Here is Buxtehude's piece. It isn't a pastorale. It is a chorale fantasia, based on the hymn "How Brightly Shines the Morning Star." Now, the text of this hymn doesn't suggest a story. It is filled with imagery of rejoicing angels, rejoicing people, and plenty of doctrine. But listen to Buxtehude's piece unfold. It could have simply presented the tune with some nice counterpoint and gotten it over with (as some other composers did). Instead, it comes to us in four parts. The first is serene and tranquil. But Suddenly (there's the Christmas tale's favorite word again)--Suddenly, there is a commotion. Specifically at 1:56 in my performance. After the heavenly hosts are done with their proclamation, a period of profound wonder ensues (2:35). Mary pondering again? And us? Then, a gigue breaks out (4:38). Is it the shepherds rejoicing?

The general plan of the work seems to follow the same outline by Bach in his Pastoral in F major.

Buxtehude: How Brightly Shines the Morning Star BuxWV 223

We're almost there! Part eight of ten coming right up. And thank you for reading!

Friday, December 12, 2014

One holiday party every couple of thousand years ain't so bad

In doing a minimal amount of research on Bach's Pastorale in F, I came across two things. One is that musicologist Christopher Wolff has detected the presence of a Medieval melody in the fourth movement of said Pastorale, called "Resonet in laudibus" which was sung at Christmas to depict the rejoicing of the shepherds upon finding the baby Jesus. Why is this important? Well, because it supports my contention, of course!

The idea here, which, so far as I know, hasn't been advanced before (surely, somebody must have though of this, though; it strikes me as pretty obvious, and I have hardly exhausted the literature, so I'll let you know)--the idea here is that Bach is modelling his pastorale after the story of the Shepherds as related in the 2nd chapter of the gospel of Luke. Pastorales, as a genre, as a musical and artistic movement, are associated with shepherds and rural life in general, and feature idealized views of country life. Bach decided to go a bit further than this, and elaborate on his study of sheep safely grazing under the watchful eye of the shepherd by musically depicting what comes next in the sequence according to our gospel writer.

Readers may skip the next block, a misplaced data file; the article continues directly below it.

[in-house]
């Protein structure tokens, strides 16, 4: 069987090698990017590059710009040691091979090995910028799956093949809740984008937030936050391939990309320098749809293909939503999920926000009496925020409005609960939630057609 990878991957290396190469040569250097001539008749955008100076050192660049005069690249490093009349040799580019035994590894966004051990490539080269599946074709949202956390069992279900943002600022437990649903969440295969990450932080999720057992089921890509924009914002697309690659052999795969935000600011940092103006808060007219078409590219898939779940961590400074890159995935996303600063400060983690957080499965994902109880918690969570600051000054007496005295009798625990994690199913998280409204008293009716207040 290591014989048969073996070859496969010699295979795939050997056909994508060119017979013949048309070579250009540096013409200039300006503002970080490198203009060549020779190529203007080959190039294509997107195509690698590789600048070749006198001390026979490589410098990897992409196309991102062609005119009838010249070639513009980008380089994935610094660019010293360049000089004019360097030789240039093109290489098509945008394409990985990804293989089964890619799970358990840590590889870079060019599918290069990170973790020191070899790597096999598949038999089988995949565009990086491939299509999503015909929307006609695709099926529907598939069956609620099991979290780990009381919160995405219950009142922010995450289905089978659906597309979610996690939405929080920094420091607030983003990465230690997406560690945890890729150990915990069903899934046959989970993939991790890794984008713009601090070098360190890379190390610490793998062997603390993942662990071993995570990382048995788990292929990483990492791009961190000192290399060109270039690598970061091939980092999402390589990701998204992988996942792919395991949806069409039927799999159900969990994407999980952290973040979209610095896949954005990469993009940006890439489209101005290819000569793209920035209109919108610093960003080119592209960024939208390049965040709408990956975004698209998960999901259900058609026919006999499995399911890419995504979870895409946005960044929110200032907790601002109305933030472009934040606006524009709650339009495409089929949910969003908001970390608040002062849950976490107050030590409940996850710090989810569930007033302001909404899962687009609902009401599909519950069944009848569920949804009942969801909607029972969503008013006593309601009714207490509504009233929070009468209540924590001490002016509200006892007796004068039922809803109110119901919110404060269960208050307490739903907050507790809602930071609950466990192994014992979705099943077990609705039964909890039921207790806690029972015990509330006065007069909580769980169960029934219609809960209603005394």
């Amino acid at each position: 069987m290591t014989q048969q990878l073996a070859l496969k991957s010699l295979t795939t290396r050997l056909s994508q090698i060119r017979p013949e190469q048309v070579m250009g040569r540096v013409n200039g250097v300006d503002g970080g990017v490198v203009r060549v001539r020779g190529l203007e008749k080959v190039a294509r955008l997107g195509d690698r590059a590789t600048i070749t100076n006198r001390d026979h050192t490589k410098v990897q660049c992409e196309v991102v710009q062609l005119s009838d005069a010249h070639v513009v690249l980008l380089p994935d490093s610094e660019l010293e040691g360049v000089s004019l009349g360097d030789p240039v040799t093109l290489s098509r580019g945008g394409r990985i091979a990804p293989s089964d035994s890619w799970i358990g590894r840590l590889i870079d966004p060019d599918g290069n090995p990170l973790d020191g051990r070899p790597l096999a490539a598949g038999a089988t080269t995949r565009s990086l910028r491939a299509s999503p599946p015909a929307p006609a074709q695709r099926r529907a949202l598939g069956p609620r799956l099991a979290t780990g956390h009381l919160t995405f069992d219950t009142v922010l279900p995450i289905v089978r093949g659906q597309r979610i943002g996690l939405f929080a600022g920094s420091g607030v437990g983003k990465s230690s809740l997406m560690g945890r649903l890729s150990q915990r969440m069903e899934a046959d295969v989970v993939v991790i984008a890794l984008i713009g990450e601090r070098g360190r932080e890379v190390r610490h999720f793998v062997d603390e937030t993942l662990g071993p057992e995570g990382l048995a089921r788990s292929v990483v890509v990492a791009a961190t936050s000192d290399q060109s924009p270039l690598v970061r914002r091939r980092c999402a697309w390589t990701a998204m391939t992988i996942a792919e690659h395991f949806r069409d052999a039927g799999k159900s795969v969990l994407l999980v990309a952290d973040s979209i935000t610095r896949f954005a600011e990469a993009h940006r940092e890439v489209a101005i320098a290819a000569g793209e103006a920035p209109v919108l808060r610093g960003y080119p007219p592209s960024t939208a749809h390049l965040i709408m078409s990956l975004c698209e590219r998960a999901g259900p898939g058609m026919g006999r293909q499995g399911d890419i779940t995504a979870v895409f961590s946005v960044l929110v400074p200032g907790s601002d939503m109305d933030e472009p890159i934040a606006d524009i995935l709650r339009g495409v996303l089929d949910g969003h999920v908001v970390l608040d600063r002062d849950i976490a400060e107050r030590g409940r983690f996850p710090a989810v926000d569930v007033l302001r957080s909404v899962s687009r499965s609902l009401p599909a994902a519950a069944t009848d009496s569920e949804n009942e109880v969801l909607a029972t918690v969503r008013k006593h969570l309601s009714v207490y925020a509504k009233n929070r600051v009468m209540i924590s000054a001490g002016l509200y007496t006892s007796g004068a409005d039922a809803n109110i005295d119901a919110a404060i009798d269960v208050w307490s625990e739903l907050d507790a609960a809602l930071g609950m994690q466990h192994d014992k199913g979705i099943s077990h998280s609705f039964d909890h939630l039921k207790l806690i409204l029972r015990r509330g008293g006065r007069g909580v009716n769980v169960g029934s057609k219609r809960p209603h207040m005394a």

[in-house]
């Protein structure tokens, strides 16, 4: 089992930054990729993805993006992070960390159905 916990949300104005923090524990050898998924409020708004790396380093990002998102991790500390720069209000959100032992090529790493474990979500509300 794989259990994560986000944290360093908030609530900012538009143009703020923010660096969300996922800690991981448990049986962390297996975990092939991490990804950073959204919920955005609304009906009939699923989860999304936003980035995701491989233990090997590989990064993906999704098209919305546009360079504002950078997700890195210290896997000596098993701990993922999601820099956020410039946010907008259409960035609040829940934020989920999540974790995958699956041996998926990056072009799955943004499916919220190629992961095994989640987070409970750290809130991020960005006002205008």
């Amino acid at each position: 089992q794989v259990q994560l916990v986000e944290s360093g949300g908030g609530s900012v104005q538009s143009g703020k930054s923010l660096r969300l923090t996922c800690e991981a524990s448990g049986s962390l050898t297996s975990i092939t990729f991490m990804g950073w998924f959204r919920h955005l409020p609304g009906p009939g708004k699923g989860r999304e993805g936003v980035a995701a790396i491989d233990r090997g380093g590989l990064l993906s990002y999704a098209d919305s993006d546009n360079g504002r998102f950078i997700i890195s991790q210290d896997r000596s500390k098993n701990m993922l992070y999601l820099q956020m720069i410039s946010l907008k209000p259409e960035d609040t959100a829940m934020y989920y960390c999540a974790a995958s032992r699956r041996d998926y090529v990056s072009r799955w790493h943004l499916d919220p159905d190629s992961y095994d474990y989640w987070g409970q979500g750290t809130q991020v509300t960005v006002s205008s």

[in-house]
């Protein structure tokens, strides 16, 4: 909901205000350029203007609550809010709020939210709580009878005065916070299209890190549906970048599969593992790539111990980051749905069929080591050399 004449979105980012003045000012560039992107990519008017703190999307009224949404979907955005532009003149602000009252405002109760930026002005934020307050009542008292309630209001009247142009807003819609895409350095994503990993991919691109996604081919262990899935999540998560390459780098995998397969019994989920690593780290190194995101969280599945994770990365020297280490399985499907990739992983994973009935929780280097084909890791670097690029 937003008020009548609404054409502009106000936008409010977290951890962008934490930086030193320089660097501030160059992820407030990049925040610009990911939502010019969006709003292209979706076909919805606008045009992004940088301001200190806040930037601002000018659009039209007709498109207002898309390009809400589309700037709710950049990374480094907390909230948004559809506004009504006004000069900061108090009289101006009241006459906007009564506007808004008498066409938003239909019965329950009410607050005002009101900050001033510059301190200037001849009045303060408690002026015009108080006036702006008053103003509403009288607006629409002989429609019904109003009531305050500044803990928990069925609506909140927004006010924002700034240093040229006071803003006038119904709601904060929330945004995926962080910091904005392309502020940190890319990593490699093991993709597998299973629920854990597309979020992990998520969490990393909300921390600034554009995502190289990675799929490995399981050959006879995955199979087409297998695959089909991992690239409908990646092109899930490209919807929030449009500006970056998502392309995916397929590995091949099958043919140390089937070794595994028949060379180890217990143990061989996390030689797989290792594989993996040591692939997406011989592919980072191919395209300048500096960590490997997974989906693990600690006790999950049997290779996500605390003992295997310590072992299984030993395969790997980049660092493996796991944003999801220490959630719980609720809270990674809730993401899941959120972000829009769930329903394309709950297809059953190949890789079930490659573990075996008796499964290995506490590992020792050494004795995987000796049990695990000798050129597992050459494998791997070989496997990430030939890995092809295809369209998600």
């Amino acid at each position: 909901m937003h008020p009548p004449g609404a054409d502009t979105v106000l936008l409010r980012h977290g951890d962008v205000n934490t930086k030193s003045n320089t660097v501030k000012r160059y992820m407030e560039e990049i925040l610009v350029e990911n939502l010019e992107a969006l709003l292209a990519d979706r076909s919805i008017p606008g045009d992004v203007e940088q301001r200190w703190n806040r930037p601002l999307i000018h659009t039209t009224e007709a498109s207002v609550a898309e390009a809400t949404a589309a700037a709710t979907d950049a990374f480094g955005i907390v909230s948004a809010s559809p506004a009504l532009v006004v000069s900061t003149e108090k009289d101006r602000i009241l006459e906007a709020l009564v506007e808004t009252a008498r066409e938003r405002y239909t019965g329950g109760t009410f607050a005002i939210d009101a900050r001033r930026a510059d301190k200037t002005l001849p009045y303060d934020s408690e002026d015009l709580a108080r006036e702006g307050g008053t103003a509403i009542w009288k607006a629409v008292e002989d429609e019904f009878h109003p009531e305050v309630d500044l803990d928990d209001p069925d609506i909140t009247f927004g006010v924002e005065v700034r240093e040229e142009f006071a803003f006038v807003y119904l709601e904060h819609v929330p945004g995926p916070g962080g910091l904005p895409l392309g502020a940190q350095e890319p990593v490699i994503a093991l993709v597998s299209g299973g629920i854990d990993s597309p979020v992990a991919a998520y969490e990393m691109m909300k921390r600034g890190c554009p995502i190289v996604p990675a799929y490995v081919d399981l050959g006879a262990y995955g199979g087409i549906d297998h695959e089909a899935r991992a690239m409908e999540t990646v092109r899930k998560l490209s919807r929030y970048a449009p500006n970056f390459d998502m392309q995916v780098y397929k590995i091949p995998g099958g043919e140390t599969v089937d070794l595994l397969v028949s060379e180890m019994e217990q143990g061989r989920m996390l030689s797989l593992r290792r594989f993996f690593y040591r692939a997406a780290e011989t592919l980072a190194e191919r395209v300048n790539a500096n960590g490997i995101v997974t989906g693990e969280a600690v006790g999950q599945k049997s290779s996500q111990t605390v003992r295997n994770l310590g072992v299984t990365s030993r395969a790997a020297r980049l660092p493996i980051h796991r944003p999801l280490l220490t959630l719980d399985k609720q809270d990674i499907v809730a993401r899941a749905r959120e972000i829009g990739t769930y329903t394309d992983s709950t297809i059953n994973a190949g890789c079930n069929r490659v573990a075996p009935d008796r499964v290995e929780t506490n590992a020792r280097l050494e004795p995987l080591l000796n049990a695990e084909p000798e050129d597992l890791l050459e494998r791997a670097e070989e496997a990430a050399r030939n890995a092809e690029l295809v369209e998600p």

By the way, I'm going to temporarily sidestep the argument about musical storytelling being a guarantor of bad music, though that assumption is surely much of the reason that some very astute observers often miss obvious clues like this one; it also helps if you know the Bible fairly well, as Bach evidently did.

If you gaze upon the contents of the second chapter of Luke, starting with the 8th verse, what happens?

First there are sheep grazing contentedly on the hillside, being watched over by the shepherds. Got it. That's the first movement. Then there is an angelic announcement. This is the one spot that I don't notice anything musically obvious; does Bach skip this part?

Next, the shepherds rush off to Bethlehem, where they all crowd into the stable and adore the baby. The second movement seems to evoke this precious atmosphere.

Then, completely at odds with all of the rejoicing, which the shepherds start doing almost immediately (when was the last time they got time off work, anyhow? and did they serve spiked eggnog in Bethlehem?), the story continues with the verse about Mary, "pondering these things in her heart" which suggests that the joy, and sorrow, connected with the deep issues at hand, rather than merely the surface merriment, is the subject matter for Bach's third, plaintive movement. By the way, here I found the second item of research, which is that some commentators have found this movement connected with the angelic announcement. How? It sure doesn't sound like it. Their reasoning is evidently that the key signature has three flats in it, which is a number associated with angels. No idea why. Besides, it could also be connected with the Trinity, or the Three Bears. It seems like a paltry rock on which to construct such an edifice.

Finally, another sudden and dramatic shift. Mary only gets one verse to ponder, because in the next, the Shepherds are going everywhere, telling everyone what they have seen, spreading the news, and there is much rejoicing. And not only does Bach give us lots of musical mirth, he includes the afforementioned song,  "Resonet in laudibus" to reference the event itself. Which I think makes the case rather well.

So here now is the whole story--shepherds, angels, baby, (rejoicing) pondering, and (more) rejoicing, in above twelve minutes. I present you, Bach's Pastorale in F:

Bach: Pastorale in F, Bwv 590
movement one
movement two
movement three
movement four

more pastorales to come in the seventh of our ten-part series

Wednesday, December 10, 2014


A church in town holds a Blue Christmas service each year. This is for folks who have lost loved ones around the holiday season, or in the past year, or are just not generally feeling very ebullient around Christmas for a variety of reasons, from depression to seasonal affective disorder to grief. I attend this service practically every year.